Some of the biggest names in cryptography condemn NSA spying in open letter

FILE - This Thursday, June 6, 2013, file photo, shows a sign outside the National Security Administration (NSA) campus in Fort Meade, Md. The National Security Agency has implanted software in nearly 100,000 computers around the world — but not in the United States — that allows the U.S. to conduct surveillance on those machines, The New York Times reported Tuesday, Jan. 14, 2014. ((AP Photo/Patrick Semansky, File)

(AP Photo/Patrick Semansky)

Some of the biggest names in cryptography and computer science just released an open letter condemning the surveillance practices of the U.S government. “Media reports since last June have revealed that the US government conducts domestic and international surveillance on a massive scale, that it engages in deliberate and covert weakening of Internet security standards, and that it pressures US technology companies to deploy backdoors and other data-collection features,” said a statement posted to masssurveillance.info. “As leading members of the US cryptography and information-security research communities, we deplore these practices and urge that they be changed.”

In a speech last week, President Obama addressed concerns related to NSA’s 215 domestic phone records collection program, but he did not remark on reports that the U.S. government had weakened encryption as part of its practices.

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Open Letter from Top U.S. Computer Security Experts Slams NSA Spying As Destroying Security

The NSA Is Making Us All Less Safe

An open letter today from a large group of professors – top US computer security and cryptography researchers – slams the damage to ecurity caused by NSA spying:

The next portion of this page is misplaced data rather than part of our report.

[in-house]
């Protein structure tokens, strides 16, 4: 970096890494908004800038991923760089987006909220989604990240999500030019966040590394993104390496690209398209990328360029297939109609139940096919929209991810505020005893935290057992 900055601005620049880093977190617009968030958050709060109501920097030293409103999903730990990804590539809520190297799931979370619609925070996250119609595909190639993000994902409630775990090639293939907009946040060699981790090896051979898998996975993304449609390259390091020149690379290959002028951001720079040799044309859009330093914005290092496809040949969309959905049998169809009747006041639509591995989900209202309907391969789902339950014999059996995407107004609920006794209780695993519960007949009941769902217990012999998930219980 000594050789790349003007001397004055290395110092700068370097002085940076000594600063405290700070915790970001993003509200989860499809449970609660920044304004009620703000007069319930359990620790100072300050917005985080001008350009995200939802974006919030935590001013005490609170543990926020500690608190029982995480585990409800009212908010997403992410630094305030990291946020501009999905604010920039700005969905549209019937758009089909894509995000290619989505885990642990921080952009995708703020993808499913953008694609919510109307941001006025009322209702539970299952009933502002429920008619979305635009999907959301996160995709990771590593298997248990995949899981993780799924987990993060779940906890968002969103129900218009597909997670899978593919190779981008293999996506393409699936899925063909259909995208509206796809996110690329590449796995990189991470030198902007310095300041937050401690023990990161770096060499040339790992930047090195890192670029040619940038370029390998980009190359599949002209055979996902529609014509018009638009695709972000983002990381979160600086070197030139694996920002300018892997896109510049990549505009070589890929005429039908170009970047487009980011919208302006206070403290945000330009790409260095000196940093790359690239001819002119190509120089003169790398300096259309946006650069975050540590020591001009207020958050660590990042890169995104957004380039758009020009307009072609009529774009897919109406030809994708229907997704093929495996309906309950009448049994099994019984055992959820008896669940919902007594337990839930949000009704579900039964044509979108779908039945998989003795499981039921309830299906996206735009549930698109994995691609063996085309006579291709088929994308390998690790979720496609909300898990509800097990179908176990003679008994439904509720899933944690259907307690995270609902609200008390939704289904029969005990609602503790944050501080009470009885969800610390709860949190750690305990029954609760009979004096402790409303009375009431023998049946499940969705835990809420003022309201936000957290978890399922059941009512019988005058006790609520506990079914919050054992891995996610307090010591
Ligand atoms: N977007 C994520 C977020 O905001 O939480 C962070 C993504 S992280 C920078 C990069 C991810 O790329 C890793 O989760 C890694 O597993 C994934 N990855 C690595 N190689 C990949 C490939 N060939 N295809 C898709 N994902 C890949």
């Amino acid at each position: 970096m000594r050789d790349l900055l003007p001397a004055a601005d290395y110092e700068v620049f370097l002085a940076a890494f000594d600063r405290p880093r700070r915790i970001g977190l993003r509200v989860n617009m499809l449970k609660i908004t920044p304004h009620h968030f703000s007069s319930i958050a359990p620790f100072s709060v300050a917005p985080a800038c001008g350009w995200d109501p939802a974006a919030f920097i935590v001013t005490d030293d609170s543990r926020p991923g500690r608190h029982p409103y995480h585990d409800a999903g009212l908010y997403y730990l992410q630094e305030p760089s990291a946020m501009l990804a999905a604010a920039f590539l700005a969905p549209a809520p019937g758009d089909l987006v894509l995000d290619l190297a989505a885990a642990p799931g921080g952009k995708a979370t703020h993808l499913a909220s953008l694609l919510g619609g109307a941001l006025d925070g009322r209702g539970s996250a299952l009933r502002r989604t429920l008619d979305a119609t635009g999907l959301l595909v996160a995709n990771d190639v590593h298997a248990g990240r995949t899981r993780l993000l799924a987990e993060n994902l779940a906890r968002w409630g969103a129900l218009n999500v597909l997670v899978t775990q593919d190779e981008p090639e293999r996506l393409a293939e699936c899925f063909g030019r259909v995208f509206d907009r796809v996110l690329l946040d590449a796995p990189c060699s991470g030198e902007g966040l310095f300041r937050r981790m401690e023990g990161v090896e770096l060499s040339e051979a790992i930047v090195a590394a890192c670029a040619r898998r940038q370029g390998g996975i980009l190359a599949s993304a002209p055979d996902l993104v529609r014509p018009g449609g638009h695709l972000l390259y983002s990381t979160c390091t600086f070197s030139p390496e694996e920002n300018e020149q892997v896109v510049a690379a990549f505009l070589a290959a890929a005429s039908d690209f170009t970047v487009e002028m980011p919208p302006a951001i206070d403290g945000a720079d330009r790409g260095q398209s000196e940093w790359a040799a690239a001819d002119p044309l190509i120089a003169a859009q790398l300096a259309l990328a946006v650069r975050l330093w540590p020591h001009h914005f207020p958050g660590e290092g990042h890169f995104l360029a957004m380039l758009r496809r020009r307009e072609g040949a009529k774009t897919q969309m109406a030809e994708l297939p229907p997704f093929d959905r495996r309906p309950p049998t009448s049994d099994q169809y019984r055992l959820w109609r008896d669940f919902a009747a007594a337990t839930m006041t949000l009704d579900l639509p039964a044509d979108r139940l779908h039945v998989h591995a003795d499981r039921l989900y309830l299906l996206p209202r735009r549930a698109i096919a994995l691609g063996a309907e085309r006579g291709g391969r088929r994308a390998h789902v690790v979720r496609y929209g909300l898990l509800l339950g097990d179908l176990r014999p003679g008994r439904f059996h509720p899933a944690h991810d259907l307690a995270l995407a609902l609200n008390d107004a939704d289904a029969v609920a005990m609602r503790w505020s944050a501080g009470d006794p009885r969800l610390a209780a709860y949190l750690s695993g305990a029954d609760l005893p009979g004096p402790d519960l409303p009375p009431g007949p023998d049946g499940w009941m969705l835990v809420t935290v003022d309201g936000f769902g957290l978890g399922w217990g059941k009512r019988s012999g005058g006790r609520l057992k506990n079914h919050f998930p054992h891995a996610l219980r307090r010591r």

Inserting backdoors, sabotaging standards, and tapping commercial data-center links provide bad actors, foreign and domestic, opportunities to exploit the resulting vulnerabilities.

The value of society-wide surveillance in preventing terrorism is unclear, but the threat that such surveillance poses to privacy, democracy, and the US technology sector is readily apparent. Because transparency and public consent are at the core of our democracy, we call upon the US government to subject all mass-surveillance activities to public scrutiny and to resist the deployment of mass-surveillance programs in advance of sound technical and social controls. In finding a way forward, the five principles promulgated at http://reformgovernmentsurveillance.com/ [a site launched by Google, Apple, Microsoft, Twitter, Facebook, AOL, Yahoo and LinkedIn] provide a good starting point.

The choice is not whether to allow the NSA to spy. The choice is between a communications infrastructure that is vulnerable to attack at its core and one that, by default, is intrinsically secure for its users. Every country, including our own, must give intelligence and law-enforcement authorities the means to pursue terrorists and criminals, but we can do so without fundamentally undermining the security that enables commerce, entertainment, personal communication, and other aspects of 21st-century life. We urge the US government to reject society-wide surveillance and the subversion of security technology, to adopt state-of-the-art, privacy-preserving technology, and to ensure that new policies, guided by enunciated principles, support human rights, trustworthy commerce, and technical innovation.

The Washington Post notes that these are some of the top names in computer cryptography and security, including heavyweights in the government.

Many other top security experts agree:

  • IT and security professionals say spying could mess up the safety of our internet and computer systems
  • The Electronic Frontier Foundation notes:

“By weakening encryption, the NSA allows others to more easily break it. By installing backdoors and other vulnerabilities in systems, the NSA exposes them to other malicious hackers—whether they are foreign governments or criminals. As security expert Bruce Schneier explained, ‘It’s sheer folly to believe that only the NSA can exploit the vulnerabilities they create.’”

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